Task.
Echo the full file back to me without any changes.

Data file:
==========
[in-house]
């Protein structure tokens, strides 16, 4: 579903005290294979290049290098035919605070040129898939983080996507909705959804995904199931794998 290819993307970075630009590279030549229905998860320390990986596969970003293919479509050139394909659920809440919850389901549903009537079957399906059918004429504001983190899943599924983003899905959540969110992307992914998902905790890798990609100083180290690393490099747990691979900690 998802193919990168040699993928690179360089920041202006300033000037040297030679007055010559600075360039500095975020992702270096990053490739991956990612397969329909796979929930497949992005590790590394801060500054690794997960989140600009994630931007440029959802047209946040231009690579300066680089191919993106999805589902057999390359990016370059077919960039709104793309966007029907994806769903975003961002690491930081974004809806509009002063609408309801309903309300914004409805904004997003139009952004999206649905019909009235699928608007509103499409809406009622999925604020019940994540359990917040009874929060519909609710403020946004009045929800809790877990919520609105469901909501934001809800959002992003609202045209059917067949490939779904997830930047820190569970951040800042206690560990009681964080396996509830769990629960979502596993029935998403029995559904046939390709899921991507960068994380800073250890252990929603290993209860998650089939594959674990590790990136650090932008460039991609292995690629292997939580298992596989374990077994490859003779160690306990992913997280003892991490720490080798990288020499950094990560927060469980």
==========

[in-house]
């Protein structure tokens, strides 16, 4: 579903005290294979290049290098035919605070040129898939983080996507909705959804995904199931794998 290819993307970075630009590279030549229905998860320390990986596969970003293919479509050139394909659920809440919850389901549903009537079957399906059918004429504001983190899943599924983003899905959540969110992307992914998902905790890798990609100083180290690393490099747990691979900690 998802193919990168040699993928690179360089920041202006300033000037040297030679007055010559600075360039500095975020992702270096990053490739991956990612397969329909796979929930497949992005590790590394801060500054690794997960989140600009994630931007440029959802047209946040231009690579300066680089191919993106999805589902057999390359990016370059077919960039709104793309966007029907994806769903975003961002690491930081974004809806509009002063609408309801309903309300914004409805904004997003139009952004999206649905019909009235699928608007509103499409809406009622999925604020019940994540359990917040009874929060519909609710403020946004009045929800809790877990919520609105469901909501934001809800959002992003609202045209059917067949490939779904997830930047820190569970951040800042206690560990009681964080396996509830769990629960979502596993029935998403029995559904046939390709899921991507960068994380800073250890252990929603290993209860998650089939594959674990590790990136650090932008460039991609292995690629292997939580298992596989374990077994490859003779160690306990992913997280003892991490720490080798990288020499950094990560927060469980």